A note about the play from Billy Geraghty, the Director
For audiences, the play is a powerhouse experience to watch. It’s forcefully written, laced with obscenities, full of unlikeable characters and totally captivating. It is still considered one of the most thoughtful and important American plays of recent history, and has been performed all over the world in many different languages and with many different casts, more recently with all female characters.
The world premiere of the play was at the National Theatre in London on 21 September 1983, where Bill Bryden’s production in the Cottesloe Theatre was acclaimed as a triumph of ensemble acting winning the Pulitzer Prize for Drama.
It opened on Broadway on 25 March 1984, at The John Golden Theatre, and closed on 17 February 1985 after 378 performances It was nominated for four Tony awards including Best Play, Best Director, and two Best Featured Actor nominations.
Mamet’s dialogue is delivered at lightning-fast pace. It makes you feel like you’re watching an old movie, only in colour and with an abundance of swear words. When it first appeared, critics said it is a ground-breaking modern play due to abrasive language and back-stabbing characters. It may surprise you to know that the play was influenced by Greek Tragedies.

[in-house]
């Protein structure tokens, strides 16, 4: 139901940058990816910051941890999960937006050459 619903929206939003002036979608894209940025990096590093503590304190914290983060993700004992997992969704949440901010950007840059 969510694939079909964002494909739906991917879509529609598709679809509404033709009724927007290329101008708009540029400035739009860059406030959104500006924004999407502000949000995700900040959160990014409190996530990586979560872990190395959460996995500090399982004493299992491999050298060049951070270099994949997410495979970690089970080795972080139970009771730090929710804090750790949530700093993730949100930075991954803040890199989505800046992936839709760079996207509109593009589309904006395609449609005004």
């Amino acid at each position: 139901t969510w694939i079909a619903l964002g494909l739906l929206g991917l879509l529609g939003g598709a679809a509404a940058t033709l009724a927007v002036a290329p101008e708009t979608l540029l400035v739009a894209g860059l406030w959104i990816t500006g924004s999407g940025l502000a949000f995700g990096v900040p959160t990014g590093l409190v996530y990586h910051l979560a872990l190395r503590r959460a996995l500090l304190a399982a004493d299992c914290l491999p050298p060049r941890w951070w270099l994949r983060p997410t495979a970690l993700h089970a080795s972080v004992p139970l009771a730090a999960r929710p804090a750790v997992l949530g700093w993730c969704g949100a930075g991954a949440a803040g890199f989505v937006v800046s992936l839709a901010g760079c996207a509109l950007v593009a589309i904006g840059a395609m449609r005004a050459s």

An oscar-winning film version of Glengarry Glen Ross, directed by James Foley, was released in 1992. It was nominated and won various awards including Academy Awards for its stars. The film has become a cult classic and, although very different to the stage production, is fascinating to compare side by side with the play.
If you would like to audition for any of the roles, please come prepared with a monologue. It should be no more than two minutes long and should be performed in a general American accent. You will also be asked to read passages aloud from the script. All roles are non-gender specific.